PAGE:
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Reaching Justice

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The USA’s Founding Fathers were neither the mythically pure characters symbolized by the old cherry tree legend nor the evil black-hearts epitomized by more recent revelations concerning siring children with slaves. Instead, they were each fiercely independent, intelligent, and complex people who, together, did the seemingly impossible: negotiated a settlement on wording for a national Constitution that began with two dichotomous assumptions, (1) that all people have the ability to choose to live objectively honorable lives; and (2) recognizing that not everyone will make honorable choices. Just as it is with wise parents, George Washington, Thomas Jefferson, et al knew that setting oppressive policies for ALL citizens would guarantee that NO citizen could ever become a victim to many of the most common types of harm that occur in less restrictive societies. At the same time, they also realized the negative factors of subjecting a country’s citizens to such tight control far outweighed the benefits. For this reason, they sought an alternative solution by taking a cue from God and defined a system that (1) protects every citizen’s right to individually exercise their natural free will; (2) encourages good decisions by awarding citizens in a variety of ways for their good choices; (3) discourages bad decisions by imposing negative consequences on the person(s) whose choices cause harm to others; and (4) provides means for victims to recover in some way and to some extent, that which they’d been deprived of by the wrongdoer.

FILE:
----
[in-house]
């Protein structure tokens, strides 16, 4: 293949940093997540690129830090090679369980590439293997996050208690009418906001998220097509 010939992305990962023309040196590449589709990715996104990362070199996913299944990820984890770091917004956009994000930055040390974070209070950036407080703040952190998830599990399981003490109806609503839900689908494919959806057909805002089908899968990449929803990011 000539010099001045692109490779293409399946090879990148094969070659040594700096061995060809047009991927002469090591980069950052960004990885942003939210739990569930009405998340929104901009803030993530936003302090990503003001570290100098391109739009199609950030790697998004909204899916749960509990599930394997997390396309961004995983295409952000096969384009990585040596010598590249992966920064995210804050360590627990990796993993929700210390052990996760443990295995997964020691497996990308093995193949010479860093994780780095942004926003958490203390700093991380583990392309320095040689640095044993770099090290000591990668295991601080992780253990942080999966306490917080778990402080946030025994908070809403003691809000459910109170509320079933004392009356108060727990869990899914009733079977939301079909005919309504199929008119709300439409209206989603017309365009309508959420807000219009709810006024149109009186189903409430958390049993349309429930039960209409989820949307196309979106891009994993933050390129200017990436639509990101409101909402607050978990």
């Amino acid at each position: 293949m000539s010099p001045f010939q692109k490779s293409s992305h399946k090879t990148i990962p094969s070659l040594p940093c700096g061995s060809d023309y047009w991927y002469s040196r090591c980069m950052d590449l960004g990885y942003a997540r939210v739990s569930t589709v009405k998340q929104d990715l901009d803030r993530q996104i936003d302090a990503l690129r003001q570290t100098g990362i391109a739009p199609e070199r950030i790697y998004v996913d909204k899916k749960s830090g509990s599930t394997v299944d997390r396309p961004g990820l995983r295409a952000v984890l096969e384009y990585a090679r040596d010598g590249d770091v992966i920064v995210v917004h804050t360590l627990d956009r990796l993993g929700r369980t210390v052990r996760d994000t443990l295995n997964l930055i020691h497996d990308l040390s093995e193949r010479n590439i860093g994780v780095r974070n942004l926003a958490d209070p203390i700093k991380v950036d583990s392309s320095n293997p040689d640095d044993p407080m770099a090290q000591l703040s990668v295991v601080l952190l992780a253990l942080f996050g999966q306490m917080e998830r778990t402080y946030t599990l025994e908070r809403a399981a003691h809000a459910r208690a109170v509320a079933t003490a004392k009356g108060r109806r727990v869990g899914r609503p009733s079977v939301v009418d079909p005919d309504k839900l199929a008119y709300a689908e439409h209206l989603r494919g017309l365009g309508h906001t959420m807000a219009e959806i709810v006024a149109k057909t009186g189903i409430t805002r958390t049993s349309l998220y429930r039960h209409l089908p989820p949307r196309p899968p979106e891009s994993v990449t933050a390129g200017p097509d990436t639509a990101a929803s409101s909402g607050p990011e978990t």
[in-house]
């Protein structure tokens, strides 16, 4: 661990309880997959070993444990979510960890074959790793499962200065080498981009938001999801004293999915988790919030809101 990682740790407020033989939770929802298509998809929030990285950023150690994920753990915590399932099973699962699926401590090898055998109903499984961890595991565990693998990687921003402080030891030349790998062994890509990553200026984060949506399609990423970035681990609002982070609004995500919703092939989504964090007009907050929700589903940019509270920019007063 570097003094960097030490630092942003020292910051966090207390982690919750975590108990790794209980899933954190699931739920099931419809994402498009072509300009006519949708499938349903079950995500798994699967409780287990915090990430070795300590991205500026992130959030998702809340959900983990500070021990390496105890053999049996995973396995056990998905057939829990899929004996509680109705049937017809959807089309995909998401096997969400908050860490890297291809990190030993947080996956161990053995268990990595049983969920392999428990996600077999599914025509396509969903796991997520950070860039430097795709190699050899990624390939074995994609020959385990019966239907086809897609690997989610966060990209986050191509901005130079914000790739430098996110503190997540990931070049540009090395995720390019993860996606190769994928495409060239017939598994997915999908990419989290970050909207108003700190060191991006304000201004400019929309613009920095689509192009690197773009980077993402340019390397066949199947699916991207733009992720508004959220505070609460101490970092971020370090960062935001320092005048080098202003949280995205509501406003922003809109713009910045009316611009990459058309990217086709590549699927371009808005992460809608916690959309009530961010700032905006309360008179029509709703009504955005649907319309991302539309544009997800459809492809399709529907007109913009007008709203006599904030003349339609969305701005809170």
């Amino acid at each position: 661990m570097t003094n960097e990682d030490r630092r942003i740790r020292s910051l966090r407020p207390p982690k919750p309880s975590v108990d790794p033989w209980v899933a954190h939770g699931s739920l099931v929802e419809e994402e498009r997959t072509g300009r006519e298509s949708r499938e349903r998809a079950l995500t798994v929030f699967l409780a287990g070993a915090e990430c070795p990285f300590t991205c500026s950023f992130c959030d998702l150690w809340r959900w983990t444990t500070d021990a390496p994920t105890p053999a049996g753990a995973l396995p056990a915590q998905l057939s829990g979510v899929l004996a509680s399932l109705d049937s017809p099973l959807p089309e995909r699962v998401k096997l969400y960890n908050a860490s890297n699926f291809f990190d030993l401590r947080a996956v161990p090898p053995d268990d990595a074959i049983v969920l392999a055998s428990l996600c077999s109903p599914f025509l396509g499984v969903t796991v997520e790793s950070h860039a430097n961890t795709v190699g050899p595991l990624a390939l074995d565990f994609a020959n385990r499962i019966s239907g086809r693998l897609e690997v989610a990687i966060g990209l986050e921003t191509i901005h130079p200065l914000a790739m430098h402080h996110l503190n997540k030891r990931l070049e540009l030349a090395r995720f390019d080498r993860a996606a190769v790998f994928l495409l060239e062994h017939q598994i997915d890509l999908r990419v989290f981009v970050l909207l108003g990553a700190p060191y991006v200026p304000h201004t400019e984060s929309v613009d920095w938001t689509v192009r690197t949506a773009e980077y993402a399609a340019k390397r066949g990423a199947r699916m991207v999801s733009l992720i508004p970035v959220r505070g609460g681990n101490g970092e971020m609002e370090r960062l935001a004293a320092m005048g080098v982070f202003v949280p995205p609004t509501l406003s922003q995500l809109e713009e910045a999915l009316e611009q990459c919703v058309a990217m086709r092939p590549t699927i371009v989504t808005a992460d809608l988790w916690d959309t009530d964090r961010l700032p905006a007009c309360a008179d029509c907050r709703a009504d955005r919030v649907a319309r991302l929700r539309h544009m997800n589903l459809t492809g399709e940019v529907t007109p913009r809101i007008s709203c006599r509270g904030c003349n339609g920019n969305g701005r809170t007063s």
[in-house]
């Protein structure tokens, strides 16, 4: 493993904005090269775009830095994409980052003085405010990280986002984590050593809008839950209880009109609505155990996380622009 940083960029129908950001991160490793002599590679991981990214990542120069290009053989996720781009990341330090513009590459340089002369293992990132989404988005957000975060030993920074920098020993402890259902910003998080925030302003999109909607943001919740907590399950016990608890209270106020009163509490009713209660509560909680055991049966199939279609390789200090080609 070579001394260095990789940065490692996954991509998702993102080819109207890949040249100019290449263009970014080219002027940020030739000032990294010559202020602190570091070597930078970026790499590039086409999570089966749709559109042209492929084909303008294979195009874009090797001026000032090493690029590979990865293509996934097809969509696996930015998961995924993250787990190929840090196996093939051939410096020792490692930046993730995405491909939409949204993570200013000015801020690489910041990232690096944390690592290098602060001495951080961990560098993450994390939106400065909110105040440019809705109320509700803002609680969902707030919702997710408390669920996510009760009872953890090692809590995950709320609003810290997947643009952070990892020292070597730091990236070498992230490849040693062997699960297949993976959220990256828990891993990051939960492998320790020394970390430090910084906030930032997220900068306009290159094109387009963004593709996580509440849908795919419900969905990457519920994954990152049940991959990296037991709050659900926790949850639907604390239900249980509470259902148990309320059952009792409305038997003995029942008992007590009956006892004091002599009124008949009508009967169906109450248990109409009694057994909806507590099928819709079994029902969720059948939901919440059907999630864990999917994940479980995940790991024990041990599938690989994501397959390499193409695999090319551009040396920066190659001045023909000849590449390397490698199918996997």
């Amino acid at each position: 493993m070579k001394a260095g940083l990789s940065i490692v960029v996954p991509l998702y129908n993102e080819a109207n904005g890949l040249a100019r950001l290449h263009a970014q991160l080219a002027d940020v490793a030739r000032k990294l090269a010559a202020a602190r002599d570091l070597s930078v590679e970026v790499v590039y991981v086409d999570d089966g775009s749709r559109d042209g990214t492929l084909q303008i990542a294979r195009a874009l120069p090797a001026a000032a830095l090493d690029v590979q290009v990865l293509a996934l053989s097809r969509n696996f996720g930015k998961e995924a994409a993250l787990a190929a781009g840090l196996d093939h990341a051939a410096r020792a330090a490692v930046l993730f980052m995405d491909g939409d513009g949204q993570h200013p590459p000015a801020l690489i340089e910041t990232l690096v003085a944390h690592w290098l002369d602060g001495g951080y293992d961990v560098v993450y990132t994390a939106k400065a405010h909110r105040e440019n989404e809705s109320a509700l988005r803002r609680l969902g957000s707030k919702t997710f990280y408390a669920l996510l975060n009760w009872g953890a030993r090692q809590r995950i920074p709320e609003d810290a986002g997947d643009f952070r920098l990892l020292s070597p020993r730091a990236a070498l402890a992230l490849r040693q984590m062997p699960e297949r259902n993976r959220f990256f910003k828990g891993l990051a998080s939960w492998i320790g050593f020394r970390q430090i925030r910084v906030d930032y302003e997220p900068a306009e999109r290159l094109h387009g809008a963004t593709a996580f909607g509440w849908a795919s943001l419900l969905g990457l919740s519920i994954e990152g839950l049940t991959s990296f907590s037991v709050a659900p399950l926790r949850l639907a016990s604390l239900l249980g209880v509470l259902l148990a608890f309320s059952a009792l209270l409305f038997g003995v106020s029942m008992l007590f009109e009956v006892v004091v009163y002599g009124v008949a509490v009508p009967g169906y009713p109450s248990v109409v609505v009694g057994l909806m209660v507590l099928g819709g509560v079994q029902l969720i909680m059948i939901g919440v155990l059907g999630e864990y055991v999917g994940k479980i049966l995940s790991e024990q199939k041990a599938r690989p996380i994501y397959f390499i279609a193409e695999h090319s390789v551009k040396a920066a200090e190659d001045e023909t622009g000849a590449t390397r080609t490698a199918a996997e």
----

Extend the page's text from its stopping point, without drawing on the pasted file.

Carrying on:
The theory behind this system of justice was absolutely brilliant and admirable. Unfortunately, just like the adduced advantages of God-given free will failed to enable mankind (as a whole) to learn from the poor decisions of others and evolve to the point where we no longer make bad decisions, the US Constitution and justice system have failed to eliminate crime and have likewise been unable to guarantee that every victim will even be recognized as such, much less fairly compensated for the harm they’ve suffered. Not being privy to God’s intentions, we can only surmise whether free will has worked as He originally intended or whether the “Groundhog’s Day-effect” of every human-being starting from scratch upon their own birth was an unintended consequence of the fact our intellectual and emotional experiences are only saved to a single-lifetime Virtual RAM disk rather than to a shared public “ROM” that’s large enough to accumulate every conscious and unconscious memory from each and every previous generation.